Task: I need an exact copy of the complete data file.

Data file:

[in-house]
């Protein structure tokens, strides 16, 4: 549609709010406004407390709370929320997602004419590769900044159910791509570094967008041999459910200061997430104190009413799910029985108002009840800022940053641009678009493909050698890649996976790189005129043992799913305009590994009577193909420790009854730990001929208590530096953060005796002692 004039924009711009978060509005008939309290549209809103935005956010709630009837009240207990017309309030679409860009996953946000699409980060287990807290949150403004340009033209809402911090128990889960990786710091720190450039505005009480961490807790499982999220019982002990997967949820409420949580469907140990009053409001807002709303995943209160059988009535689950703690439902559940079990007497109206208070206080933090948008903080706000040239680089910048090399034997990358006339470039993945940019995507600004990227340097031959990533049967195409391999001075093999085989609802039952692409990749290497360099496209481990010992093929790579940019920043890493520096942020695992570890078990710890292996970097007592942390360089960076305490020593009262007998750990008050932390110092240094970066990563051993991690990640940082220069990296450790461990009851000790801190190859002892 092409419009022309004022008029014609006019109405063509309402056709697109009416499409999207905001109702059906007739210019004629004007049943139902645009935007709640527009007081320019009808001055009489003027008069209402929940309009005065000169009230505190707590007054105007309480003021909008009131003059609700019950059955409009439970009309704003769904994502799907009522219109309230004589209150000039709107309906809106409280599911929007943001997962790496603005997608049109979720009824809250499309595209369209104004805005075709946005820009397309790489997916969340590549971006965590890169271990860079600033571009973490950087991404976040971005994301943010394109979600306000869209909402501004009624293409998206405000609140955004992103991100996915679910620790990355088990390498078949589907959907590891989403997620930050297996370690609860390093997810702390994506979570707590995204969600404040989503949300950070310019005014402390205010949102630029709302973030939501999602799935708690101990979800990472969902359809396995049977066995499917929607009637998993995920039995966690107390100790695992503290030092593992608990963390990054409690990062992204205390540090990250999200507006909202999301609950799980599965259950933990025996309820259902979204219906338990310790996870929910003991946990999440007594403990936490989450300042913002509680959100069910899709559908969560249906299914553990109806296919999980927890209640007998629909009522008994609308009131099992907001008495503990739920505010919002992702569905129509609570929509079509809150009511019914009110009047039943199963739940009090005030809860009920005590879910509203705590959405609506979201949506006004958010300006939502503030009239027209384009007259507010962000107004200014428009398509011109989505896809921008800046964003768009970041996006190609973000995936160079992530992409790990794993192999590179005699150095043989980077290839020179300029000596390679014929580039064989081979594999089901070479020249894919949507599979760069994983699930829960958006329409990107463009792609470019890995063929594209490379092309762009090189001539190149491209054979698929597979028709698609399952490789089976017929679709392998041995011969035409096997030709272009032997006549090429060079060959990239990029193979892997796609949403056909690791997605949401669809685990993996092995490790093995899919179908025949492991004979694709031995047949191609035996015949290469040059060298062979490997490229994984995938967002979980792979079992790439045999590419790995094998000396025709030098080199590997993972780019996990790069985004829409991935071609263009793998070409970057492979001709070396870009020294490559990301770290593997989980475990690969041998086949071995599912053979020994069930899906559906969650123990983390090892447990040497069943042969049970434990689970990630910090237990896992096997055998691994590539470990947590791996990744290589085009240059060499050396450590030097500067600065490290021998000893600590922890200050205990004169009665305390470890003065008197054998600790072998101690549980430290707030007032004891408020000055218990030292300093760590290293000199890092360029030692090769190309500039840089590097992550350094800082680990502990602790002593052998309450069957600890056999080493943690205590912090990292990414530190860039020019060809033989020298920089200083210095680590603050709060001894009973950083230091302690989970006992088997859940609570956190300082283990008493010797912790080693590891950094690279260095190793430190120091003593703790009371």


[in-house]
């Protein structure tokens, strides 16, 4: 549609709010406004407390709370929320997602004419590769900044159910791509570094967008041999459910200061997430104190009413799910029985108002009840800022940053641009678009493909050698890649996976790189005129043992799913305009590994009577193909420790009854730990001929208590530096953060005796002692 004039924009711009978060509005008939309290549209809103935005956010709630009837009240207990017309309030679409860009996953946000699409980060287990807290949150403004340009033209809402911090128990889960990786710091720190450039505005009480961490807790499982999220019982002990997967949820409420949580469907140990009053409001807002709303995943209160059988009535689950703690439902559940079990007497109206208070206080933090948008903080706000040239680089910048090399034997990358006339470039993945940019995507600004990227340097031959990533049967195409391999001075093999085989609802039952692409990749290497360099496209481990010992093929790579940019920043890493520096942020695992570890078990710890292996970097007592942390360089960076305490020593009262007998750990008050932390110092240094970066990563051993991690990640940082220069990296450790461990009851000790801190190859002892 092409419009022309004022008029014609006019109405063509309402056709697109009416499409999207905001109702059906007739210019004629004007049943139902645009935007709640527009007081320019009808001055009489003027008069209402929940309009005065000169009230505190707590007054105007309480003021909008009131003059609700019950059955409009439970009309704003769904994502799907009522219109309230004589209150000039709107309906809106409280599911929007943001997962790496603005997608049109979720009824809250499309595209369209104004805005075709946005820009397309790489997916969340590549971006965590890169271990860079600033571009973490950087991404976040971005994301943010394109979600306000869209909402501004009624293409998206405000609140955004992103991100996915679910620790990355088990390498078949589907959907590891989403997620930050297996370690609860390093997810702390994506979570707590995204969600404040989503949300950070310019005014402390205010949102630029709302973030939501999602799935708690101990979800990472969902359809396995049977066995499917929607009637998993995920039995966690107390100790695992503290030092593992608990963390990054409690990062992204205390540090990250999200507006909202999301609950799980599965259950933990025996309820259902979204219906338990310790996870929910003991946990999440007594403990936490989450300042913002509680959100069910899709559908969560249906299914553990109806296919999980927890209640007998629909009522008994609308009131099992907001008495503990739920505010919002992702569905129509609570929509079509809150009511019914009110009047039943199963739940009090005030809860009920005590879910509203705590959405609506979201949506006004958010300006939502503030009239027209384009007259507010962000107004200014428009398509011109989505896809921008800046964003768009970041996006190609973000995936160079992530992409790990794993192999590179005699150095043989980077290839020179300029000596390679014929580039064989081979594999089901070479020249894919949507599979760069994983699930829960958006329409990107463009792609470019890995063929594209490379092309762009090189001539190149491209054979698929597979028709698609399952490789089976017929679709392998041995011969035409096997030709272009032997006549090429060079060959990239990029193979892997796609949403056909690791997605949401669809685990993996092995490790093995899919179908025949492991004979694709031995047949191609035996015949290469040059060298062979490997490229994984995938967002979980792979079992790439045999590419790995094998000396025709030098080199590997993972780019996990790069985004829409991935071609263009793998070409970057492979001709070396870009020294490559990301770290593997989980475990690969041998086949071995599912053979020994069930899906559906969650123990983390090892447990040497069943042969049970434990689970990630910090237990896992096997055998691994590539470990947590791996990744290589085009240059060499050396450590030097500067600065490290021998000893600590922890200050205990004169009665305390470890003065008197054998600790072998101690549980430290707030007032004891408020000055218990030292300093760590290293000199890092360029030692090769190309500039840089590097992550350094800082680990502990602790002593052998309450069957600890056999080493943690205590912090990292990414530190860039020019060809033989020298920089200083210095680590603050709060001894009973950083230091302690989970006992088997859940609570956190300082283990008493010797912790080693590891950094690279260095190793430190120091003593703790009371």